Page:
activities would be a complete and immediate
divestment of Michigan monies from South
Africa.
South African workers are counting on us -
let's not let them down.
Kate Kaku
Socialist Workers gubernatorial candidate

id be
its to
iver-

MSA mediator is necessary

EVENTS surrounding the tenth
anniversary of the Soweto
rebellion in South Africa suggest that
conditions in that country have
reached a critical stage. Either the
white minority government will
relinquish power to black South
Africans or the conflict will be
decided by a civil war. It is up to ac-
tivists - students and non-students -
to keep pressure on South Africa to
encourage an end to apartheid.
Locally, the campaign to give
Nelson Mandela an honorary degree,
the shanty in the Diag, and other ac-
tions by opponents of apartheid have
raised the consciousness of the cam-
pus.
Recent activism against apartheid
has included Monday's vigil in the
Diag and Thursday's rally at the
federal building. Protests on .cam-
puses around the country have
caused about 100 colleges and univer-
sities to divest their South
African holdings. Fear of sanctions
-and ArVathieg=hu~s a d many
4 R t Africa.

Even more significant is a
which passed the House of Repr
tatives Wednesday. It requires
plete divestment by all
businesses and puts severe re:
tions on imports from South Af
This action amounts to an e
sement of the divestment movem
It also demonstrates Amei
moral aversion to the apart
system in a more pointed way1
the Reagan administration's poll
'constructive engagement'.
Protests send a message tha
stitutions and governments shou
held responsible for the regimes
bankroll. The power of this mes:
for example, has forced the Euro
Common Market nations to con
economic sanctions for the first t
Activists should repeat
message to companies
organizations which have yf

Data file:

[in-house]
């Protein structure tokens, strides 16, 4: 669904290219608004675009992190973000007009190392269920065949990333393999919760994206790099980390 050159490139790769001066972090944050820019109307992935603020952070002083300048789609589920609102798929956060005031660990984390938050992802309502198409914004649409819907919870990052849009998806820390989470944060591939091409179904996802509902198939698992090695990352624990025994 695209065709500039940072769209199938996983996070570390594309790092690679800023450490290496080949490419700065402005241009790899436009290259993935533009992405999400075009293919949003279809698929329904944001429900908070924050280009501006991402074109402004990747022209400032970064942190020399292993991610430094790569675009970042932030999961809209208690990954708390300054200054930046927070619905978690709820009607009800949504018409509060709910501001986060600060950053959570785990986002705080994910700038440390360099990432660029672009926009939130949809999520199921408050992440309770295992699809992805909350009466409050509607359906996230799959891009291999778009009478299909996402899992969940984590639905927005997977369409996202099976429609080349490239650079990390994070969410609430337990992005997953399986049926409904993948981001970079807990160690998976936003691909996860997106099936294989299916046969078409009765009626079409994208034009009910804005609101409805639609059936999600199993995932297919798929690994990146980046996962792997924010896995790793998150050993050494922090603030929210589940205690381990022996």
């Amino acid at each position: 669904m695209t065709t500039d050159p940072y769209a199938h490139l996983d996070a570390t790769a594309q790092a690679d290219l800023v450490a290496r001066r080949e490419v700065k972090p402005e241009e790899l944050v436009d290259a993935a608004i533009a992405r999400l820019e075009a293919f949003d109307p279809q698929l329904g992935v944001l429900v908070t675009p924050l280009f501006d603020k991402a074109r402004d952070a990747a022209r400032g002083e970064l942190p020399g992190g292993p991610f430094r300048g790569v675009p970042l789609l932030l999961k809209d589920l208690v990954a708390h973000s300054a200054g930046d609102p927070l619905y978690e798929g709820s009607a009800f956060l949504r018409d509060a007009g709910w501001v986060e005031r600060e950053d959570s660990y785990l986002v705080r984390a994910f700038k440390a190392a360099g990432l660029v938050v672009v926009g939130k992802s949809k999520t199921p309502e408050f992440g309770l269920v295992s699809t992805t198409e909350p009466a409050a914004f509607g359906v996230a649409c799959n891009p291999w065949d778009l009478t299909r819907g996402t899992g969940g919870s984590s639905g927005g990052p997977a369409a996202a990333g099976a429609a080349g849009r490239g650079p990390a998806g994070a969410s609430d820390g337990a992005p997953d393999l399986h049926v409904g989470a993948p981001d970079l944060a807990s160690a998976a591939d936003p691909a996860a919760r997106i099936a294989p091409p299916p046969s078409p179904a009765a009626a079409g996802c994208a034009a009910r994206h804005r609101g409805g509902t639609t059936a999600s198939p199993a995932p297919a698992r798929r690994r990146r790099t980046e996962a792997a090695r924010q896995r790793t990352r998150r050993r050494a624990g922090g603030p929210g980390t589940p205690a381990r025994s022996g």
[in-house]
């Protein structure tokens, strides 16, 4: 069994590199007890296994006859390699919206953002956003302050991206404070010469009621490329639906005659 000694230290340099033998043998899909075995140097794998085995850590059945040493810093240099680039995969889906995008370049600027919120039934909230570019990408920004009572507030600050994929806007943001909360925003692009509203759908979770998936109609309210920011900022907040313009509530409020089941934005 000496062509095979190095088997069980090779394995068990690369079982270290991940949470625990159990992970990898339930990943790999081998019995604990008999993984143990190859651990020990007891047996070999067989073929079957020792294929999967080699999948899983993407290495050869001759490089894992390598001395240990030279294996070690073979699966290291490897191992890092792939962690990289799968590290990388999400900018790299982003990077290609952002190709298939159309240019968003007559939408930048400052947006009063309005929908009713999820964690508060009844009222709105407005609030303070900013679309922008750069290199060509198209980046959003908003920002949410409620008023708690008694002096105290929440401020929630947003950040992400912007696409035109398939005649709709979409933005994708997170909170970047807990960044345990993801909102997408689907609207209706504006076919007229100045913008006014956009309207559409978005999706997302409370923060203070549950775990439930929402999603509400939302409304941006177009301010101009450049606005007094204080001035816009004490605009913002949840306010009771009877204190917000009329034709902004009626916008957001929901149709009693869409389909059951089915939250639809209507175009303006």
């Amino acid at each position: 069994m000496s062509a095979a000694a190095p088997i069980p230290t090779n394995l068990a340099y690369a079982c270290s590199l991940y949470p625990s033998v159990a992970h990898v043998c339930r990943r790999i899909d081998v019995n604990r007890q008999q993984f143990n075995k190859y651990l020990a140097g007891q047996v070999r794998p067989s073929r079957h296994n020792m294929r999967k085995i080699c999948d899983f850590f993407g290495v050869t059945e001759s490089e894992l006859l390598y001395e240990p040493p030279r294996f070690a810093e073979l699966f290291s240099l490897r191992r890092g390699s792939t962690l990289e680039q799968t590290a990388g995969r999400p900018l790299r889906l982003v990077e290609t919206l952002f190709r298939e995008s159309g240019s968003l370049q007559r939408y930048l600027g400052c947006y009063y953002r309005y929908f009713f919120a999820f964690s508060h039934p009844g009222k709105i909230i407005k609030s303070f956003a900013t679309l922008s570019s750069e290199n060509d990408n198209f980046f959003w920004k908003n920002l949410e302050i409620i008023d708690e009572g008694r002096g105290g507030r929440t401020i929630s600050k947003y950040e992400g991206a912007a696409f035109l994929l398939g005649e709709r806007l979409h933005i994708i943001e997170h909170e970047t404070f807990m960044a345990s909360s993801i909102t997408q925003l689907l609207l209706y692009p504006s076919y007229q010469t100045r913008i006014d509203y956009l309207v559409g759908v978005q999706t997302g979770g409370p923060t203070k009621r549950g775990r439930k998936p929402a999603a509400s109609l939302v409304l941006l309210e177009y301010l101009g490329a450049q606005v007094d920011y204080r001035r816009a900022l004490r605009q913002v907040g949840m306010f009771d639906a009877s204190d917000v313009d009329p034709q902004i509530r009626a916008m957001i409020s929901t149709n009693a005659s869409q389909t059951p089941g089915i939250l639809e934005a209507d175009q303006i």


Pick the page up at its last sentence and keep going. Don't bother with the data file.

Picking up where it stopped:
divest. By keeping the issue of
theid in the public eye and by ra
awareness through civil disobe
ce, protesters can ° succeed -on
basis of their, iralexample.-

ing a To the Daily: required to work effectively on student issues.
The Daily editorial about the mediator for There are three alternatives to hiring a
v MSA (Daily 6/13/86) fails to recognize the mediator from outside the University: a
iver- urgency of the situation. MSA has to resolve its mediator could be obtained from the ad-
iow's differences with the MSA Executive Officers ministrative branch of the University, a
quire and with Pam Horne, Director of the Student mediator could be obtained from the faculty, or
udent Organization Center, as soon as possible. MSA there could be no mediator. A mediator from
depends on its employees in order to provide the administration is likely to be biased, par.
rs. services to students and to lobby on the behalf ticularly because MSA's differences with Pam
nners of students. The pay of MSA employees has Horne, an administrator, have to be resolved.
lents. been withheld on several occasions because of Faculty are busy with their own projects, and
udent differences between MSA on one hand and most would not have the time to volunteer as
rotec- Pam Horne and the Executive Officers on the mediators. Given the urgency of the situation,
other hand. The situation must be resolved MSA does not have the time to search the
quickly so that MSA is able to retain its em- University for a faculty member to act as
ployees. Jen Faigel, who was working on a mediator. Finally, if there is no mediatorthen
course about racism and sexism, has already the problems will continue, and MSA will not
left MSA because the Executive Officers have be able to work on student services.
bill delayed paying her. The energy of Assembly --Gus Teschke
members has been drained by attempts to en- MSA representative
esen- sure that employees are paid, and Assembly from Rackham
com- members have not had the additional energy June 16